Thailand’s capital is to get its first city observation tower; a new city landmark alongside the Chao Phraya River. The 459-metre-high Bangkok Observation Tower will rank 6th among the world’s tallest towers as well as be the tallest observation tower in Southeast Asia.
The tower is being jointly built by two foundations, the Bangkok Observation Tower Foundation and the National Identity Foundation, after the Thai cabinet recently gave approval for the country’s new landmark project to proceed. The cost of construction, totalling approximately US$ 138 million is being funded by more than 50 private sector organisations who are contributing to the project.
Located on the banks of the Chao Phraya River, the Bangkok Observation Tower is set on a 6,400 sq. m plot of land owned by Thailand’s Treasury Department and leased to the Bangkok Observation Tower Foundation for 30 years. The Foundation is required to deliver ownership of the tower and all other structures on the land to the Treasury Department when the construction is completed in 2019.
Local residents in the vicinity of the tower have been very welcoming of the initiative, believing it will lift interest in their communities, creating new employment and boosting their livelihoods.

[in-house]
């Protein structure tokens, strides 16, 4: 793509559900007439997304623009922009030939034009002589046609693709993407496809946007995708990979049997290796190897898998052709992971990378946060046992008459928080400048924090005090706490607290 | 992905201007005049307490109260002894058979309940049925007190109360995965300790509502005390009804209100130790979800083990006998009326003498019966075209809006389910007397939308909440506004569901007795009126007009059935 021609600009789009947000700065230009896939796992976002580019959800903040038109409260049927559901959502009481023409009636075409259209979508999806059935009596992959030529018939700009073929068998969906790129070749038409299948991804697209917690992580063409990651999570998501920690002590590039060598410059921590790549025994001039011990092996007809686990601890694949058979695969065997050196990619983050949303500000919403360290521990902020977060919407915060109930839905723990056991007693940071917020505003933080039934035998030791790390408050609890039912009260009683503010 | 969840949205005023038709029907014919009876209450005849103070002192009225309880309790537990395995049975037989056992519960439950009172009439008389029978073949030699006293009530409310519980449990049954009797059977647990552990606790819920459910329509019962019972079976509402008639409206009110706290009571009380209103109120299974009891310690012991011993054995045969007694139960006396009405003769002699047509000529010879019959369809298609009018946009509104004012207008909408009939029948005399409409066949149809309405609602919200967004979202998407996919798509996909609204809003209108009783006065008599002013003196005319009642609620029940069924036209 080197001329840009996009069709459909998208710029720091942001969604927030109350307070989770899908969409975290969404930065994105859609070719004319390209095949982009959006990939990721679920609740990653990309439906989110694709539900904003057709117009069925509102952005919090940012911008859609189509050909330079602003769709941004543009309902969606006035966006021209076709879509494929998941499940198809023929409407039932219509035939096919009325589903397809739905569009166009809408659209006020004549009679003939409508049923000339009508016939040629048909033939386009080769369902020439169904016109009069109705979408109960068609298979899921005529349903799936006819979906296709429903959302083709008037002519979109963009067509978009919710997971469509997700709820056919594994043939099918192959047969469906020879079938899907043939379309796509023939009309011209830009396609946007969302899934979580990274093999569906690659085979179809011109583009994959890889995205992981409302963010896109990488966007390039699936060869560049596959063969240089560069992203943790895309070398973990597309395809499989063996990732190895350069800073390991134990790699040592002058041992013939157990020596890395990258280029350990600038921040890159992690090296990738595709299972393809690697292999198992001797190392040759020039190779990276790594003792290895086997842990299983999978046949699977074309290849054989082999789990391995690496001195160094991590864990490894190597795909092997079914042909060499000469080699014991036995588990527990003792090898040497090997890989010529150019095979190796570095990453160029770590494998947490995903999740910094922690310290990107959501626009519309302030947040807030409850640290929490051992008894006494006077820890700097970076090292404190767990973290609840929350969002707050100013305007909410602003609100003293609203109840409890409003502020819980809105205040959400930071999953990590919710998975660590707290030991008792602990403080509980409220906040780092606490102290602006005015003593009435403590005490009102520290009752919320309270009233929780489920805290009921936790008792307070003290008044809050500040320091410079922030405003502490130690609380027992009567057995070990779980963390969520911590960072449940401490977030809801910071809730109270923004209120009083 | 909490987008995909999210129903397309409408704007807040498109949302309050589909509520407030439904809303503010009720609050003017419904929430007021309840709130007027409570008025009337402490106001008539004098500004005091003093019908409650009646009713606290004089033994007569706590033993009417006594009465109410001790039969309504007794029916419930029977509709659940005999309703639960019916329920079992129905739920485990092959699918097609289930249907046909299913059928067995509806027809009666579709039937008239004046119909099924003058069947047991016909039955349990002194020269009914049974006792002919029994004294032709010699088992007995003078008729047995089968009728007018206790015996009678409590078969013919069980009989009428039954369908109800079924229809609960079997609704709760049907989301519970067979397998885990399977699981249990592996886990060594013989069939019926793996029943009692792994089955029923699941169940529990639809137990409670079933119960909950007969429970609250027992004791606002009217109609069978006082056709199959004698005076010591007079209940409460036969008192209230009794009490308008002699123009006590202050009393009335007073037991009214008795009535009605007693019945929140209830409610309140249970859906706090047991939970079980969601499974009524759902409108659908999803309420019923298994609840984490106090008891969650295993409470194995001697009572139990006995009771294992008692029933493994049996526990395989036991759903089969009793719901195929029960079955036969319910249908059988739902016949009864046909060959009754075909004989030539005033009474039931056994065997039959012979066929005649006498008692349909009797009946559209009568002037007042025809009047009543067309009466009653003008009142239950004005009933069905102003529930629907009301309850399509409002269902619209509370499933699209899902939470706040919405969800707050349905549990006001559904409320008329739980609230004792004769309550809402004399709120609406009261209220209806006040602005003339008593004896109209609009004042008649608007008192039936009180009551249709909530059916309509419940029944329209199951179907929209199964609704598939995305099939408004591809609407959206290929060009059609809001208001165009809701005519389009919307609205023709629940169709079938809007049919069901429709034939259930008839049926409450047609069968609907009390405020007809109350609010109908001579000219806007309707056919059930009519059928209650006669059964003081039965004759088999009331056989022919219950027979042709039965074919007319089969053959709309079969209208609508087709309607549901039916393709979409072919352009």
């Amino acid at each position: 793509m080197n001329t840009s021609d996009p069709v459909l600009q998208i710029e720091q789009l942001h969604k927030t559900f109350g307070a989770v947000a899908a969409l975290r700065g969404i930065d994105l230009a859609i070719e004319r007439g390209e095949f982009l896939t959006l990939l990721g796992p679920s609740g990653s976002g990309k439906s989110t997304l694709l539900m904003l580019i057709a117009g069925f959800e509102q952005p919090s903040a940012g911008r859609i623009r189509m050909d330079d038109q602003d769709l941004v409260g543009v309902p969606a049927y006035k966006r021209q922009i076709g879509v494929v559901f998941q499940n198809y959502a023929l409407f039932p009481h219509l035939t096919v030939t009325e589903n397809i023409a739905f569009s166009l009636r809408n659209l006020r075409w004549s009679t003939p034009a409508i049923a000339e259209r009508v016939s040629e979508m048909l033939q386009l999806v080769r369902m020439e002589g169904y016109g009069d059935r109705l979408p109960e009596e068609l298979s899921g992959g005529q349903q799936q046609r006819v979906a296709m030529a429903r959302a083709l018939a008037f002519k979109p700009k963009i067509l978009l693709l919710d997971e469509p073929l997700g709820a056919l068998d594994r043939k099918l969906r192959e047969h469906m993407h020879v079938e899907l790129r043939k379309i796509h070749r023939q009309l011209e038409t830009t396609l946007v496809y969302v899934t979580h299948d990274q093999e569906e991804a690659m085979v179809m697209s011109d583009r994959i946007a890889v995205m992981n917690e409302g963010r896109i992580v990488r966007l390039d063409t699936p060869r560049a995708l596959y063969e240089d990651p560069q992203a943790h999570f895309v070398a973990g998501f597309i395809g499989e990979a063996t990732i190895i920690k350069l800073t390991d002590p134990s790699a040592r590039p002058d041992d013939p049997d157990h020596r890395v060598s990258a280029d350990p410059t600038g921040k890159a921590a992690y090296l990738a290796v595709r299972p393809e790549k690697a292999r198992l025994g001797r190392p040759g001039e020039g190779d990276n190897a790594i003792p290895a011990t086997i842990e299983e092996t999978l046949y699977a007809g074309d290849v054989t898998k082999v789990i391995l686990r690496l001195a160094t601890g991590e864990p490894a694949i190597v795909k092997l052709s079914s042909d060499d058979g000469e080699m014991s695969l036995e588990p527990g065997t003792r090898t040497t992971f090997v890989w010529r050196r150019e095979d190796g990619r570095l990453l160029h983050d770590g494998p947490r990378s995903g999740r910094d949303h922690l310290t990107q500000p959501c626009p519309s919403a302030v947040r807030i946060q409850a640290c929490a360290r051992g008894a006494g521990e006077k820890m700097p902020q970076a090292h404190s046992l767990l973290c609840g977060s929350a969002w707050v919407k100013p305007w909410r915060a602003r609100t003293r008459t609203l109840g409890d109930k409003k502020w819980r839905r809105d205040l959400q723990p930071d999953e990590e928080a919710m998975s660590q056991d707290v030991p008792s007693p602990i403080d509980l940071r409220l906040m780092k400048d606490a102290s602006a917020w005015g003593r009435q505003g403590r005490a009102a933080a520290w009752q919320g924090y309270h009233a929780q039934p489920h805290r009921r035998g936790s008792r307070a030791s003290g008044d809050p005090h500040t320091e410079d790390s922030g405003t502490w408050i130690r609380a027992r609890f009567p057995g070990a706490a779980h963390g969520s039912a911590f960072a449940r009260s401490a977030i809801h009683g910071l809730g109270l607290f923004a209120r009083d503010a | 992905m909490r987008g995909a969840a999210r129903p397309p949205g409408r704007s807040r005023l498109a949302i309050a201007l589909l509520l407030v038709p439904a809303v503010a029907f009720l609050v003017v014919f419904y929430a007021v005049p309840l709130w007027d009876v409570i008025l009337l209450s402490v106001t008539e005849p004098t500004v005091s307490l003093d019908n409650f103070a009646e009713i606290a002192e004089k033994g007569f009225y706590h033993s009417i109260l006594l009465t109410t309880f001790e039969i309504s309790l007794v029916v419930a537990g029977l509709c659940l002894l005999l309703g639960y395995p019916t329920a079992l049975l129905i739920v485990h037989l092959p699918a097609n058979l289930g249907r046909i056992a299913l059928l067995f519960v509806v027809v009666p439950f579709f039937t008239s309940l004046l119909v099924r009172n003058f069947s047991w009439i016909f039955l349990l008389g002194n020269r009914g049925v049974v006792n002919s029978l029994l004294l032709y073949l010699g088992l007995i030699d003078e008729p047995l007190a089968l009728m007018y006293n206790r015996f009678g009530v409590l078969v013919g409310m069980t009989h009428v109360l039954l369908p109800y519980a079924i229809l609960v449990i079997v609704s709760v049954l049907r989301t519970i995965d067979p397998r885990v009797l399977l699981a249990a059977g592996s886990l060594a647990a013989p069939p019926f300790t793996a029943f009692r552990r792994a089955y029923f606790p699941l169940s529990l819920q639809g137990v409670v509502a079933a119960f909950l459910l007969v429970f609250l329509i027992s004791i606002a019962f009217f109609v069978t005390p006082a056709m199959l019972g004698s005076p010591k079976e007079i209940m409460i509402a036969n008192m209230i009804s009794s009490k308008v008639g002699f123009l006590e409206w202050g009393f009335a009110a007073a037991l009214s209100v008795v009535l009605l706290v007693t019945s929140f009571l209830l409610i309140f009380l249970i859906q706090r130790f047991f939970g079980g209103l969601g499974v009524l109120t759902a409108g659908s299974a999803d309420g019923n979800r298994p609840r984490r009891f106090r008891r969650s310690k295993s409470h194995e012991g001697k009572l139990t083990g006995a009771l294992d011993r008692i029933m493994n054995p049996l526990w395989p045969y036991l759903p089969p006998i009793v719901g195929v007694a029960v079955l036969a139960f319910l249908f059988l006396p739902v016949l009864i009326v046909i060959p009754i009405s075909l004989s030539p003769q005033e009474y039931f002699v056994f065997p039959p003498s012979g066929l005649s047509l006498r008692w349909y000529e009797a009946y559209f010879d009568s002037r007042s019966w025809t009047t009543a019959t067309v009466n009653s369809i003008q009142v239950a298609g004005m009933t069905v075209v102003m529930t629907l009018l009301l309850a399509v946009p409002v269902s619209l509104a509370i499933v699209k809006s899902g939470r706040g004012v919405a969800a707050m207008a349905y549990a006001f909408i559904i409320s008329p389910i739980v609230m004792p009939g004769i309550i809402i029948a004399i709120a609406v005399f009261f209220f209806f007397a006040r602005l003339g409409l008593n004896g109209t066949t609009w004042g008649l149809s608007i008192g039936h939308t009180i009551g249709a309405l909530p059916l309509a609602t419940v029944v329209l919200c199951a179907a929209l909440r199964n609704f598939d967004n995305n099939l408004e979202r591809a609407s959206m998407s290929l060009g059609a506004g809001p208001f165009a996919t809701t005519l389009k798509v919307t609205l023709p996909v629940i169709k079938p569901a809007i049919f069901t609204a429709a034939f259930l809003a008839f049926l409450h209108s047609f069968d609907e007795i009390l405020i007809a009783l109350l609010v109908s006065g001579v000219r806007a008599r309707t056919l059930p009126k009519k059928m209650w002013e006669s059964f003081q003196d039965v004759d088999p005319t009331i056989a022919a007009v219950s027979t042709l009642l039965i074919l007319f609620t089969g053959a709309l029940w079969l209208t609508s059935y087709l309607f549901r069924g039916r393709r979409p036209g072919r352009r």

The building of the private sector sponsored “Golden Line” mass transit rail line that runs in front of the community and the observation tower was also a factor that would enhance the community’s fortunes. Also, this location in Klongsarn District is reputedly the historic site on which a flag would be flown, several centuries ago, as a symbolic marker to foreign vessels navigating the river to tell them that they were in Siamese territory.
An unprecedented array of Thailand’s foremost architectural and engineering firms as well as architectural experts came together to design the tower in a show of national solidarity. The Inspiration for the candle-like design of the Bangkok Observation Tower is drawn from the popular celebratory tradition, observed by millions around the country, of lighting candles on the birthday of the late King Bhumibol Adulyadej as a symbolic gesture of lighting up the country with prosperity.